On the path from stock-market neophyte to savvy investor, you'll likely learn that "equity" investments refer to stocks and that "fixed-rate" investments mean bonds -- and perhaps preferred stocks and a few other things, too. You might also learn that a balanced portfolio should contain some of each group, weighted more heavily toward stocks the younger you are.

But in SmartMoney magazine a while back, I read an intriguing article by James B. Stewart (not to be confused with the actor James M. Stewart!), who suggested that we rethink the notion of "fixed income" and include in our fixed-income portfolios some stocks that pay significant dividends. His reasoning included the thought that traditional fixed-rate investments are not as low-risk as we think, especially if interest rates rise, causing long-term bond values to drop.

That makes good sense to me, especially for those of us with long investing horizons -- say, 10 or 20 years, at least. Stewart explained, "In my own portfolio, I've taken a sizable portion of my fixed-income allocation and used it to buy high-yielding stocks -- stocks that are yielding more than short-term CDs and money-market funds and, in many cases, more than 10-year Treasuries." Some of his listed holdings were Bank of America (NYSE:BAC), with a yield (at that time, September 2005) of 4.4%; Citigroup (NYSE:C), yielding 3.8%; SBC Communications, yielding 5.3% (and now going by the name of its recent acquisition, AT&T (NYSE:T)); and Verizon (NYSE:VZ), yielding 4.6%. If these make up most of his holdings in this department, I'd worry that he may be overexposing himself to just two industries -- banks and phone companies. But I don't know the entire contents of his portfolio, and he hasn't asked for my thoughts on it, so let's just move on.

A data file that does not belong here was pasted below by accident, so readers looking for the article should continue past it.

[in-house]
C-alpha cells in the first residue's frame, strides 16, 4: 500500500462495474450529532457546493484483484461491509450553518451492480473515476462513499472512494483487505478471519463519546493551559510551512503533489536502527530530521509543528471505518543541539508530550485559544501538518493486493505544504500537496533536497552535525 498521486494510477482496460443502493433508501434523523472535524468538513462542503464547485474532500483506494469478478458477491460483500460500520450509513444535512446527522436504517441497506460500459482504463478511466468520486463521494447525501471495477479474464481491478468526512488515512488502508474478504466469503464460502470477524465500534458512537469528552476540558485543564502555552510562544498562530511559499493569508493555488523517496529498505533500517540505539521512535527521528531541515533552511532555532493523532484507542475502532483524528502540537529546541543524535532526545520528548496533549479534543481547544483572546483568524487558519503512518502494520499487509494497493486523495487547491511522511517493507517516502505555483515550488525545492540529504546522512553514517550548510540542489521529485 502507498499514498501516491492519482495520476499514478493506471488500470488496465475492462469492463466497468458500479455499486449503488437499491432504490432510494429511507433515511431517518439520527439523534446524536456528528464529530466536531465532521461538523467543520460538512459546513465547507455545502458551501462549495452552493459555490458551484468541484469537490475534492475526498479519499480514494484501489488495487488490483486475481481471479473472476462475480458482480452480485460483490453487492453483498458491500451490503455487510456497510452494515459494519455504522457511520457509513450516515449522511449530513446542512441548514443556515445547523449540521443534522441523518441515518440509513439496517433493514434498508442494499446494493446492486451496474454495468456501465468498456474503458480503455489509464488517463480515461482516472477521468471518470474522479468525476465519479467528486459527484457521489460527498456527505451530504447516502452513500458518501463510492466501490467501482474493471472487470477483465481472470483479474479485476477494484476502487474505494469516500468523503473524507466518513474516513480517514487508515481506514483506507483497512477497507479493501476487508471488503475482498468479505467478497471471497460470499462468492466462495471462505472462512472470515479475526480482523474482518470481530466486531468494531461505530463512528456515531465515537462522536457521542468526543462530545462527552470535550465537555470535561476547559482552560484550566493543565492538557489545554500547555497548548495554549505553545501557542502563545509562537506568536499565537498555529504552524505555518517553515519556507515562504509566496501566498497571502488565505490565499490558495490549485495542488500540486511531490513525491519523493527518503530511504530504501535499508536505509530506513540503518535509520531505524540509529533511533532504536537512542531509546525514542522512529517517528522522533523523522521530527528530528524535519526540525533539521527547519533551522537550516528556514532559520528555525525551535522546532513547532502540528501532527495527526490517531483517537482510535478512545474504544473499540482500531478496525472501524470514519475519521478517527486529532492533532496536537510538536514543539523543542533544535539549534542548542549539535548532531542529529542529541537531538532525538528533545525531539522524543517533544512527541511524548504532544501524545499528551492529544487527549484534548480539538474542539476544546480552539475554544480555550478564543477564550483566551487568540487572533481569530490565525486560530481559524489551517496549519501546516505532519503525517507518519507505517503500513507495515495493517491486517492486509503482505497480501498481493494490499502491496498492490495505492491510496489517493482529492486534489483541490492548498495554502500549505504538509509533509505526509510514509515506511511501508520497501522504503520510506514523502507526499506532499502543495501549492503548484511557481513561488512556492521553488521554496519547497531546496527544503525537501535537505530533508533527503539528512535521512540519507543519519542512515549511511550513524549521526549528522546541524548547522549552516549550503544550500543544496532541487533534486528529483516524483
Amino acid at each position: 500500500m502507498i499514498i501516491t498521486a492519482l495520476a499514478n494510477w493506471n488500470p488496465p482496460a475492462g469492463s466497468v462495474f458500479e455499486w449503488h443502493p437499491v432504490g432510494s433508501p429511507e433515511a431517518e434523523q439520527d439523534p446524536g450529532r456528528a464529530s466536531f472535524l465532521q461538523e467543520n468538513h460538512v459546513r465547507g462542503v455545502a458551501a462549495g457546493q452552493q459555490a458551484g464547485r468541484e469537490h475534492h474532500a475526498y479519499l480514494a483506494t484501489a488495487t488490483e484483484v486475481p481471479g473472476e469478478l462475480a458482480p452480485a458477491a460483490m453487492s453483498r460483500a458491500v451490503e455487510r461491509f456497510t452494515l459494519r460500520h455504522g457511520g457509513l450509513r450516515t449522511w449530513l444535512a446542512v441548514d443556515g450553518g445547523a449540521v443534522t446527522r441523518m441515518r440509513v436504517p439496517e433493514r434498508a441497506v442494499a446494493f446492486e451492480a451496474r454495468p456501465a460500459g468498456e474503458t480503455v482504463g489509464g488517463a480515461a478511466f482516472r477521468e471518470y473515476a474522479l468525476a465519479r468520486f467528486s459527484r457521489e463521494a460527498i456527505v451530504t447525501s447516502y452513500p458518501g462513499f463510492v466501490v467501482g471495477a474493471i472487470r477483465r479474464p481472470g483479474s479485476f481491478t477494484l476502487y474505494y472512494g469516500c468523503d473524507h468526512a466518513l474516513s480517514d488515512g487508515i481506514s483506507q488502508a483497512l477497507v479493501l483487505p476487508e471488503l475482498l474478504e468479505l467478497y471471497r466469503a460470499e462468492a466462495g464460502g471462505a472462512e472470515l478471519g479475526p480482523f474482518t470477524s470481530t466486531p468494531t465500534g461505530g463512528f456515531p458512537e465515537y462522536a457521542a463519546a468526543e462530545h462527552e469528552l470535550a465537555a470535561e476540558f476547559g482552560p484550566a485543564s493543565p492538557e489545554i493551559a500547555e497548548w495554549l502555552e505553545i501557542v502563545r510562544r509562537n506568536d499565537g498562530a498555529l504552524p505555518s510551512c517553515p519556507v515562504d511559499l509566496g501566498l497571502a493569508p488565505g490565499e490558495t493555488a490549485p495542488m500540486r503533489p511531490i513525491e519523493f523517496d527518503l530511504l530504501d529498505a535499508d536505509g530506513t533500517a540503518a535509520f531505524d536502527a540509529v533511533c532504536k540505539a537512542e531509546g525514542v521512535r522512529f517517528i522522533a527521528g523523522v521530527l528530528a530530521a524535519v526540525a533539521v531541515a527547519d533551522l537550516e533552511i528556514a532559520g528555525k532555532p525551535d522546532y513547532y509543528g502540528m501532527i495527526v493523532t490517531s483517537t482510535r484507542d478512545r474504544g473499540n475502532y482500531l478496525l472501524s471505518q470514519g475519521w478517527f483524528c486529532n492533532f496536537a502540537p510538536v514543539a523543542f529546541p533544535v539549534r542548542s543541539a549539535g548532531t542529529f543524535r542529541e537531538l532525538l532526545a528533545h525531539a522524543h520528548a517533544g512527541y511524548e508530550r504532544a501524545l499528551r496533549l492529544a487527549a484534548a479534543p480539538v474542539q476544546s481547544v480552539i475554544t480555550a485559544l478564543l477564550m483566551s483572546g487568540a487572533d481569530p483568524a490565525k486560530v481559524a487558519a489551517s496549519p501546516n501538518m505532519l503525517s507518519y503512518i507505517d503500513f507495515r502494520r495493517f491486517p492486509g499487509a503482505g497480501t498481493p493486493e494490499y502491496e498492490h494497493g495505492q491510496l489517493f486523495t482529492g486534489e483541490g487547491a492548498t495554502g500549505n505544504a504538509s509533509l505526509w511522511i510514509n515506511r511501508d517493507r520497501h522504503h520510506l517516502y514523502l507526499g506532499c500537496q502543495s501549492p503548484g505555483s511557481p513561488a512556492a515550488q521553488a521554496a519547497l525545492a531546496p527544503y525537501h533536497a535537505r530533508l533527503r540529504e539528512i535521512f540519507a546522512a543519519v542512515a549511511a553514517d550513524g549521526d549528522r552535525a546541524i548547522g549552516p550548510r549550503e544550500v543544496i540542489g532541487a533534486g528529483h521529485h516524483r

He recommended some other high-yielders, such as Sara Lee (NYSE:SLE), ConAgra (NYSE:CAG), and Heinz (NYSE:HNZ). I'm not so sure that these are the best high-yield bets today. Sara Lee, for example, was actually recommended by Mathew Emmert in our Motley Fool Income Investor newsletter back in 2003, is up some 45% since then, and sports a tasty 4.5% dividend yield. But looking at it today ... well, it earned $0.51 per share in the last year and paid out $0.79 per share in dividends. It can't keep that kind of payout ratio going too long.

If you'd like to find some top-notch, high-yielding investments, I invite you to test-drive (for free) our Motley Fool Income Investor newsletter. Doing so will let you see a list of Mathew's "best risk-adjusted values" and the investments he thinks offer the most potential upside over the coming five years, excluding risk. On average, his recommendations are beating the market, 13% versus 9%. As of the last time I checked, more than 20 of his picks sported yields above 5%.

Bank of America, Heinz, and Sara Lee are Income Investor recommendations.

Longtime Fool contributor Selena Maranjian does not own shares of any companies mentioned in this article.